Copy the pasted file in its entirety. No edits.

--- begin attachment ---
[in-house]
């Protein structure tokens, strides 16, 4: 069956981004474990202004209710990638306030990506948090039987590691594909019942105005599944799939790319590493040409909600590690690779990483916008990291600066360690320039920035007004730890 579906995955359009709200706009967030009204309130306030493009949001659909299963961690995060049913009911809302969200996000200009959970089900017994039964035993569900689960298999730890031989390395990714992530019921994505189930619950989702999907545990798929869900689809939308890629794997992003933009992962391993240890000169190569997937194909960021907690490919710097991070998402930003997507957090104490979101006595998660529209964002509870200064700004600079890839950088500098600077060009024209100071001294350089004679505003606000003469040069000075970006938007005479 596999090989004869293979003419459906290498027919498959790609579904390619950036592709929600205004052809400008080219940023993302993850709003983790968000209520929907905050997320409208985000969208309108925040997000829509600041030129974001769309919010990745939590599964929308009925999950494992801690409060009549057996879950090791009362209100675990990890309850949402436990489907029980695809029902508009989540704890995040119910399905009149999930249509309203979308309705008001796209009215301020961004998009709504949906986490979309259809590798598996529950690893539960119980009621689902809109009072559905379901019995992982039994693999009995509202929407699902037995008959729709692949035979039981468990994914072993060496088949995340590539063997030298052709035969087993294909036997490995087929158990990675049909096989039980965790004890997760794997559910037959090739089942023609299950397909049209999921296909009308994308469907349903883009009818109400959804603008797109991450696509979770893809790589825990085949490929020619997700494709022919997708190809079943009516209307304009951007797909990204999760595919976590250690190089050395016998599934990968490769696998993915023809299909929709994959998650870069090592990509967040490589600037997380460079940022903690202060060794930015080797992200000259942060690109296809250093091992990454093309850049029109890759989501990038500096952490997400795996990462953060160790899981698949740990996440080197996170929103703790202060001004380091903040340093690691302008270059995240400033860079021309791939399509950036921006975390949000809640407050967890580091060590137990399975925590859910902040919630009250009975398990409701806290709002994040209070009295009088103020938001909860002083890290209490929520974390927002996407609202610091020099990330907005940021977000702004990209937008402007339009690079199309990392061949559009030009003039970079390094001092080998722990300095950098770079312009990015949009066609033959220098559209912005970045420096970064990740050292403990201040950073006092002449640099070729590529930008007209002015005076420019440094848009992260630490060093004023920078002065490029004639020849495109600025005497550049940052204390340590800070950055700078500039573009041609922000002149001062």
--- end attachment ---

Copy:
[in-house]
């Protein structure tokens, strides 16, 4: 069956981004474990202004209710990638306030990506948090039987590691594909019942105005599944799939790319590493040409909600590690690779990483916008990291600066360690320039920035007004730890 579906995955359009709200706009967030009204309130306030493009949001659909299963961690995060049913009911809302969200996000200009959970089900017994039964035993569900689960298999730890031989390395990714992530019921994505189930619950989702999907545990798929869900689809939308890629794997992003933009992962391993240890000169190569997937194909960021907690490919710097991070998402930003997507957090104490979101006595998660529209964002509870200064700004600079890839950088500098600077060009024209100071001294350089004679505003606000003469040069000075970006938007005479 596999090989004869293979003419459906290498027919498959790609579904390619950036592709929600205004052809400008080219940023993302993850709003983790968000209520929907905050997320409208985000969208309108925040997000829509600041030129974001769309919010990745939590599964929308009925999950494992801690409060009549057996879950090791009362209100675990990890309850949402436990489907029980695809029902508009989540704890995040119910399905009149999930249509309203979308309705008001796209009215301020961004998009709504949906986490979309259809590798598996529950690893539960119980009621689902809109009072559905379901019995992982039994693999009995509202929407699902037995008959729709692949035979039981468990994914072993060496088949995340590539063997030298052709035969087993294909036997490995087929158990990675049909096989039980965790004890997760794997559910037959090739089942023609299950397909049209999921296909009308994308469907349903883009009818109400959804603008797109991450696509979770893809790589825990085949490929020619997700494709022919997708190809079943009516209307304009951007797909990204999760595919976590250690190089050395016998599934990968490769696998993915023809299909929709994959998650870069090592990509967040490589600037997380460079940022903690202060060794930015080797992200000259942060690109296809250093091992990454093309850049029109890759989501990038500096952490997400795996990462953060160790899981698949740990996440080197996170929103703790202060001004380091903040340093690691302008270059995240400033860079021309791939399509950036921006975390949000809640407050967890580091060590137990399975925590859910902040919630009250009975398990409701806290709002994040209070009295009088103020938001909860002083890290209490929520974390927002996407609202610091020099990330907005940021977000702004990209937008402007339009690079199309990392061949559009030009003039970079390094001092080998722990300095950098770079312009990015949009066609033959220098559209912005970045420096970064990740050292403990201040950073006092002449640099070729590529930008007209002015005076420019440094848009992260630490060093004023920078002065490029004639020849495109600025005497550049940052204390340590800070950055700078500039573009041609922000002149001062």